Latin abbreviations are quite common in standard English, but they are also commonly misused. Here are some popular examples, what they mean, and how to use them correctly.
Of course, etc. stands for et cetera, meaning "and the rest" or "and others." Use etc. to indicate a continuing list of things that don't need to be specified. When using etc., do not begin your list with a phrase like "such as," which already indicates that your list will be incomplete.
"I packed sandals, towels, sand toys, etc., into the trunk."
"I packed the trunk with sandals, towels, sand toys, etc."
As shown above, use a comma before and after etc. when it falls mid-sentence. When using etc. at the end of a sentence, the period that ends etc. will also end the sentence, unless you want the end punctuation to be something other than a period:
"Did you bring sandals, towels, sand toys, etc.?"
Friendly note: The phrase is ET cetera. "ECK cetera" is incorrect and, frankly, a little embarrassing.
2. e.g. and i.e.
When you've named a broad category of things and wish to give an example or two, you may use e.g., which means exempli gratia, or "for example."
When you've used a word or phrase that the reader may not fully appreciate without clarification, use i.e. (id est) to mean "that is to say" or "in other words." Often, i.e. is used to impart an extra layer of meaning.
"Karen hopes to enter a caring profession, e.g., nursing or psychology."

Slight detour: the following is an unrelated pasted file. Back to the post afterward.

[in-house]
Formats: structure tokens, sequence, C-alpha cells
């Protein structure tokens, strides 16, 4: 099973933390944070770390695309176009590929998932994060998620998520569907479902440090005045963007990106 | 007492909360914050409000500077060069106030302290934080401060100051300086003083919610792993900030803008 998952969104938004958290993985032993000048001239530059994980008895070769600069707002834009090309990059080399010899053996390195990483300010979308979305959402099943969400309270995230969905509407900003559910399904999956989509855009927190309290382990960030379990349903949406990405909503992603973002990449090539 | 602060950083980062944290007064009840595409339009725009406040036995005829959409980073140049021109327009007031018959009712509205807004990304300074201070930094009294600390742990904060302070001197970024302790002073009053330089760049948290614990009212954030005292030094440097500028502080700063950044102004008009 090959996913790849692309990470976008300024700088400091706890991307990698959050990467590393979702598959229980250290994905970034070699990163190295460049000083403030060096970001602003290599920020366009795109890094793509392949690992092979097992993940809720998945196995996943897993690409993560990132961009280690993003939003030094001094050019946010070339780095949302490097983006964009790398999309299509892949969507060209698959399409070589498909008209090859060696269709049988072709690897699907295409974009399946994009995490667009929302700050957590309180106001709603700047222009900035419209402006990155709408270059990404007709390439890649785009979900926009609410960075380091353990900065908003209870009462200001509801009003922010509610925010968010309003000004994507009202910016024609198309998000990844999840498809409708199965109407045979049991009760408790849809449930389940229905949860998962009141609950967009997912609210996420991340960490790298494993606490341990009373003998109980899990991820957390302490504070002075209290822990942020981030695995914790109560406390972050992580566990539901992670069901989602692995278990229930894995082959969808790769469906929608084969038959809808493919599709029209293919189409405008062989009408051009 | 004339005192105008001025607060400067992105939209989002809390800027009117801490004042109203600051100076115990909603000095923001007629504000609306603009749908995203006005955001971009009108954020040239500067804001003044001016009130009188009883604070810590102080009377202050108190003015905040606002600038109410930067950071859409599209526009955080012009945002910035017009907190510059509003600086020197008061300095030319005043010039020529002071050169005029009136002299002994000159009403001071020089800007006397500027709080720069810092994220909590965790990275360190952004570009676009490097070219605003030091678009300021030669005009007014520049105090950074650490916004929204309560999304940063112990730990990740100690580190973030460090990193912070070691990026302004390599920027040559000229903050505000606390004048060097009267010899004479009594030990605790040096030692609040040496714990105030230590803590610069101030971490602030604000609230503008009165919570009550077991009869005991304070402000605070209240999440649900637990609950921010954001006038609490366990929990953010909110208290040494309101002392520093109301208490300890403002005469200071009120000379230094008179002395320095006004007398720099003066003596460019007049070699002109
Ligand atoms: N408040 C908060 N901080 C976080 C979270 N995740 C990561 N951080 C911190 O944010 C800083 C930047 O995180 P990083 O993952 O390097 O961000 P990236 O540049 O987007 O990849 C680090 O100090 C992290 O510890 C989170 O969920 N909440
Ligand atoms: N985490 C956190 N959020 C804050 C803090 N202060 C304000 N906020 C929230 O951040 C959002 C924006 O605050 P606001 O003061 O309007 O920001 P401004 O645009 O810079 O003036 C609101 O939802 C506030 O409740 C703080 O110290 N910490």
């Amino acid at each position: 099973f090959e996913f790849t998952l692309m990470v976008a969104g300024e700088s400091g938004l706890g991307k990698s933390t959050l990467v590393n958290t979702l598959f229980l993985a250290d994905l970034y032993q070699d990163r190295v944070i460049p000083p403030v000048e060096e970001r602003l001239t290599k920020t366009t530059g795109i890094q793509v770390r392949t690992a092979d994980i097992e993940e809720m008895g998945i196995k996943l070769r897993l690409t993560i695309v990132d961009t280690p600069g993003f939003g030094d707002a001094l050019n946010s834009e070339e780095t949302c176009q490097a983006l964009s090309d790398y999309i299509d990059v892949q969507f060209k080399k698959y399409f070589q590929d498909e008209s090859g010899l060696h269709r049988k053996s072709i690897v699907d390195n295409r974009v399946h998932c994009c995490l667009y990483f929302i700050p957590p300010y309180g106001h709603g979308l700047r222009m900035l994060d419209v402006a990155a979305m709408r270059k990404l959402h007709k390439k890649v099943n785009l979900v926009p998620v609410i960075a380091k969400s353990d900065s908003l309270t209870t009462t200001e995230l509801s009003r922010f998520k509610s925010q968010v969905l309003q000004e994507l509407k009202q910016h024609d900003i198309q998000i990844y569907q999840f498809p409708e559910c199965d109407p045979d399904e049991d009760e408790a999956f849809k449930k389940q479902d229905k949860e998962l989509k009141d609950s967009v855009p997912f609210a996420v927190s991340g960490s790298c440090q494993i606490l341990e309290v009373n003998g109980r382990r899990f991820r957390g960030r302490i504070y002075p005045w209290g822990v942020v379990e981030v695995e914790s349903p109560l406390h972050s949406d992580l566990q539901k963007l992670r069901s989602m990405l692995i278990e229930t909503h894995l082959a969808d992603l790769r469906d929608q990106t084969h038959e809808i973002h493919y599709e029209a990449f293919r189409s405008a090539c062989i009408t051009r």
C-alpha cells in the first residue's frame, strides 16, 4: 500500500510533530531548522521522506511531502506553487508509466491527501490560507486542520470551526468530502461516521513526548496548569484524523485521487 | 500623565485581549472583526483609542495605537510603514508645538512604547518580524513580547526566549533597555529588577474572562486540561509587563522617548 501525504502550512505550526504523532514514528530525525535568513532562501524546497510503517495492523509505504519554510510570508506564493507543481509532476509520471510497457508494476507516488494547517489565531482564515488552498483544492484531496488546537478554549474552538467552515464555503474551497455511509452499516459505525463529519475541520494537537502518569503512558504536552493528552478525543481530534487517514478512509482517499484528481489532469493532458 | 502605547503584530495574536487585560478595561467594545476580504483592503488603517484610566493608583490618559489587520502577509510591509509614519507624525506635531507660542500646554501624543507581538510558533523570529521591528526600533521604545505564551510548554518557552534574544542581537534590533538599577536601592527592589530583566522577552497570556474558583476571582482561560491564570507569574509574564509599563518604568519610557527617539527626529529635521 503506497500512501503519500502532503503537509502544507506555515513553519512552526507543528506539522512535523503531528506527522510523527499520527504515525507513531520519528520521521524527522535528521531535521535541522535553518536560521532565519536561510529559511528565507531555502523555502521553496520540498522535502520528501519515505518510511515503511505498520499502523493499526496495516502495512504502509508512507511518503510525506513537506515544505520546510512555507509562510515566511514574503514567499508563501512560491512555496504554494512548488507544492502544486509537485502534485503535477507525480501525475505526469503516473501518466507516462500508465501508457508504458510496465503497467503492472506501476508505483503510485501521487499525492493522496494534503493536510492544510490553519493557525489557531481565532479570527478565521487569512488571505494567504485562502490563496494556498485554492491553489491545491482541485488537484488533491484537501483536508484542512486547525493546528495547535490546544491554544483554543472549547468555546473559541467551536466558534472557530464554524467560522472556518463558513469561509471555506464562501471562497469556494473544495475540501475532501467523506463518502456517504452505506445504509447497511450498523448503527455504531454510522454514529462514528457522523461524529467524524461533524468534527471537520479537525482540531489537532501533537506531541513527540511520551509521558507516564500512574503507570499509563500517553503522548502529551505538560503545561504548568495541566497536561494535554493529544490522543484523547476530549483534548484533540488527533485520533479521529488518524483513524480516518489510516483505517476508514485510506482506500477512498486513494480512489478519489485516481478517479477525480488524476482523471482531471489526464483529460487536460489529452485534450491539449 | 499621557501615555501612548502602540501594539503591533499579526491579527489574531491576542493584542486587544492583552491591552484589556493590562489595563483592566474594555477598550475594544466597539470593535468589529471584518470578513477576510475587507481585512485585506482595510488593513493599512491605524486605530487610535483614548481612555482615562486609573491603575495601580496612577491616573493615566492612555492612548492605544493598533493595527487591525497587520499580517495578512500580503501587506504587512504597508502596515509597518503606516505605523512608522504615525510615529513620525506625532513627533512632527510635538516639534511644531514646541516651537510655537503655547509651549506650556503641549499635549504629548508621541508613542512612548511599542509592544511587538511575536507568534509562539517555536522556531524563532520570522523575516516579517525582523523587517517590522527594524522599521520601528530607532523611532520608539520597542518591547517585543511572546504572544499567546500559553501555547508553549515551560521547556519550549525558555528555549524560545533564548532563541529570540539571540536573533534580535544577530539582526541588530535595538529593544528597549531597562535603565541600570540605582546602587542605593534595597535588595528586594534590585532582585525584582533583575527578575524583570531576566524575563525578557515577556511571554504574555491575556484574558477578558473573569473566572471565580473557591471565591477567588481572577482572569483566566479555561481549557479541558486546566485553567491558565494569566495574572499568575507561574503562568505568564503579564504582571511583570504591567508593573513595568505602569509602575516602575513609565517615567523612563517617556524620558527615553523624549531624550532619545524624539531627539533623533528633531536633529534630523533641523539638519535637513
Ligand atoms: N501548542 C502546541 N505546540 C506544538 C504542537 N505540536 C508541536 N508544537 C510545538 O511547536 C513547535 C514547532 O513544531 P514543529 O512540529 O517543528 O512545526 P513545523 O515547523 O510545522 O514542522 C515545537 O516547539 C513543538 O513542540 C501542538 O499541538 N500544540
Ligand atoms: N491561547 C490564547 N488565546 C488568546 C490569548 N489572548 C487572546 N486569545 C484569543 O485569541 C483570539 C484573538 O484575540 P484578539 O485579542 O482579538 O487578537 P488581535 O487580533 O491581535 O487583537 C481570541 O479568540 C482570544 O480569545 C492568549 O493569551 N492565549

"Julia wants to be in real estate or finance, i.e., a profession with high earning potential."
3. a.m. and p.m.
We know these abbreviations indicate whether a time is before (ante) or after (post) the noon hour (meridian), but should they be capitalized, and should we use periods?
As with i.e. and e.g., the standard in American grammar is to use lowercase letters with periods after each. However, the standard in English grammar outside the U.S. is to omit the periods. When writing for an institution or business, find out if they have a preferred style. Consistency in usage is, in these cases, more important than personal conviction.
Confusion over whether "12 a.m." or "12 p.m." is correct is simply handled; use the words "noon" and "midnight" instead. This principle applies to the other abbreviations as well; when in doubt, feel free to use the English phrases they represent. In fact, when your writing task calls for formal language, the use of abbreviations may be discouraged.
The best way to internalize language rules is to consider many examples and explanations. Browse various grammar sites and visit this space often for useful usage tips, interesting insights, and learned language!